How to remove sludge build-up from drain pipes
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Nobody likes the nasty odours and slow drainage caused by sludge build-up in drain pipes. Calling a plumber each time the drain slows down is costly, time-consuming and inconvenient. You have several options before bringing in a professional.
You may have to try one or more tactics to get a smooth-flowing drain, but the result will be worth the effort.
Pour a gallon of boiling water down the drain to loosen the sludge and build-up.
Fill the sink or tub with two inches of warm water. If this is a bathroom sink, hold a wet rag over the overflow holes, which are located under the near rim of the sink. Using a toilet plunger placed over the drain, forcefully press down or plunge five or six times. The water forced through the drain should clear out clogs and build-up.
- Nobody likes the nasty odours and slow drainage caused by sludge build-up in drain pipes.
- Pour a gallon of boiling water down the drain to loosen the sludge and build-up.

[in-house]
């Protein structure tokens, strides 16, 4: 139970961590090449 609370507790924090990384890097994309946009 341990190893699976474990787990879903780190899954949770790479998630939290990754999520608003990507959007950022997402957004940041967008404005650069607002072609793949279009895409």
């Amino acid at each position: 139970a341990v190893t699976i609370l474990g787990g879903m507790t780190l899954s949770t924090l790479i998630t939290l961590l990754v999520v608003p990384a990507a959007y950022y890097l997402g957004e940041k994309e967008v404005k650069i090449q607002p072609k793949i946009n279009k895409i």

Dump 1 cup of baking soda into the drain. Follow this with 1 cup of white vinegar. The resultant harmless chemical reaction will cause a foaming action that will break down the sludge in your drain. After about 30 minutes, flush the drain with boiling water.
Pour a cup of bleach down the drain. Let it sit overnight as it dissolves the sludge and build-up. Rinse well the next morning with hot water. Ventilate the area as well as you can to minimise bleach fumes.
- Dump 1 cup of baking soda into the drain.
- Pour a cup of bleach down the drain.
Contact a plumber if none of the household approaches are effective.
- To avoid future build-up, fill all tubs and sinks in the house once every three months. With help from others, open all the drains and flush all the toilets at one time. The massive flow of water should remove clogs and sludge along the entire plumbing line.
- Bleach is a powerful agent that may discolour stainless steel and other surfaces. Wipe away any spots immediately. Try not to touch or inhale the bleach, as it may cause headaches and burning.
Christy Bagasao has been writing since 1991. She is an English and communication graduate of Wisconsin Lutheran College with a year spent at Nottingham University in England. Her work has appeared in such publications as "Forward in Christ."